FEATURED

Lola says…

Deconstructing the spectacle, measuring empty calories, offering nutritional insights on films newly released, as well as archival treasures, assessing the state of film culture, exploring new formats & illuminating cinema’s place in society, as well as in our individual psychology.

READ MORE

Film, the Alchemical Medium

My 2009 PhD proposal, aimed at studying how we are enchanted by film, juxtaposing early film theory, post-Jungian analysis, anthropology of ritual, and the moving image as transformative tool in art therapy, coining the term archetypal enchantment. It serves as basis to my subsequent theoretical approach to cinema.

READ MORE

METAPHYSICS OF CINEMA FILMOLOGY FILM AS MEDIUM THEORY CINEMA AND SOCIETY CULTURE CELLULOID TREASURES ARCHIVES INDIE PICS LOLA LOVES SHORTS

Subscribe to Lola On Film

Latest Reviews

The Pale Blue Eye

Despite a labyrinth of narrative strands, it is Melling’s Poe that is at the heart of a story, which, at its dark centre, is equally about savage desperation as it is about blind desire. If it kept its early promise of a macabre deep dive into Poe’s literary universe, via an intricate murder mystery, this would have been an outstanding thriller. Still, a riveting watch. ★★★✩✩

READ MORE

Three Thousand Years Of Longing

An uneven, slightly unhinged piece of classic storytelling, featuring a gloriously deadpan Tilda Swinton as a solitary Scottish narratologist, and an amused Idris Elba as a genie. While it is visually luscious and bursting with (narrative) calories, it does not seem to make up its mind which genre and indeed audience age-group it actually belongs to. ★★★✩✩

READ MORE

Glass Onion: A Knives Out Mystery

Despite Daniel Craig’s fabulous Southern Belle, pastel-coloured play at James Bond, this oddly fragmented whodunit is more pastiche than a sequel — a collage of clever, lovingly shaped skits struggling to join the narrative stream of a single story, albeit with some of the best cameos in the business. Rides the coattails of its stellar predecessor. ★★★✩✩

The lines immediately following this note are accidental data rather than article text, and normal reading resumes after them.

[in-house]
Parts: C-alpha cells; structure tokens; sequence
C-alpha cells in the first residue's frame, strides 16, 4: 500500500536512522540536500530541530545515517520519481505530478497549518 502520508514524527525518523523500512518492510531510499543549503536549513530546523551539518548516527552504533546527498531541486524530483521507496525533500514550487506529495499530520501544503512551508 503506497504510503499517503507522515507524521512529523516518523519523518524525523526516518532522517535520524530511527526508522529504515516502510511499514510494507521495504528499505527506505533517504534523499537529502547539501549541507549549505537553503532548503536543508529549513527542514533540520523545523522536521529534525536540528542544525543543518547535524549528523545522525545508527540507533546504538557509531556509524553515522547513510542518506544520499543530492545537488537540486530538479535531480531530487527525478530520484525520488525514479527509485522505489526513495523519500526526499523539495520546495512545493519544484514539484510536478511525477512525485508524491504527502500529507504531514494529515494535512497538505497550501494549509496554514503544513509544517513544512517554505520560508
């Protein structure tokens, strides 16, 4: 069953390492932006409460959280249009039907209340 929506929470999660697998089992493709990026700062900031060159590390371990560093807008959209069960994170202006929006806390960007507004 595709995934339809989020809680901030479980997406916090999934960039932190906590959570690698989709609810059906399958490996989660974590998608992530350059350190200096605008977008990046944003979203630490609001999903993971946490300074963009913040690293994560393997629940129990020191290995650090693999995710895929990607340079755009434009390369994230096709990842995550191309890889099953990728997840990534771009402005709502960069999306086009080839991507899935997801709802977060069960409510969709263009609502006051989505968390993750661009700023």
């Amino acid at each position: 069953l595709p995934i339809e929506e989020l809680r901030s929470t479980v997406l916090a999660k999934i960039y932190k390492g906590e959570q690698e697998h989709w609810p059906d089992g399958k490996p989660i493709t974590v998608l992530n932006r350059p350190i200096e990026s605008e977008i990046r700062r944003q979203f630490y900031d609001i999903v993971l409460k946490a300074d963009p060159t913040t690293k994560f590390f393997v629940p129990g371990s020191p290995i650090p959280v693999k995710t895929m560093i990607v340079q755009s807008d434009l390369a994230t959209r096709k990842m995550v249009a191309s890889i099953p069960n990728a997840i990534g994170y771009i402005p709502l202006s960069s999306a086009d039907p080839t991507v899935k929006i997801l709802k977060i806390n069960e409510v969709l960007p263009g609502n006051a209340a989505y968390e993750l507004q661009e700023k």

READ MORE

Moonage Daydream

Riveting, ravishing, richly sourced and far too long, Brett Morgen’s archival Bowie bonanza is essentially a stream of consciousness story on an era-defining genius’s lasting influence. All vintage footage and fragmented fantasy, it celebrates Bowie’s postmodernist world-view, but in that deference loses sight of the intricacies of its own medium. ★★★✩✩

READ MORE

Corsage

Set up to be half-fiction, half-fact (and quite a lot of our collective past is just that) – it executes this clever agenda in such a disorientating manner as to never allow the viewer a glimpse into its shift in cognitive gears; ingenious in framing history as an elliptical loop of vanishing hormonal cycles of a seemingly celebrated, essentially dissed renegade queen. ★★★★★

READ MORE

The Princess

An exquisite backstage look on how a media myth is created. The obsession at its core built through years of diligent coverage. Endless streams of public opinion laid bare, thread by thread. The arc of the conjured fairytale inevitably bending towards darkness. It’s hard to outfox the mass media machine, but this doc might just have managed. ★★★★✩

READ MORE

Fire Of Love

A poetic, fascinating watch, not only due to its unrivalled archival footage which the doomed lovers, Katia and Maurice Krafft, accumulated in their many years of cutting edge vulcanology – but because this is a film about the enduring unknowability of the origins of a passion – the bittersweet impossibility of capturing the state of love. ★★★★★

READ MORE

Dune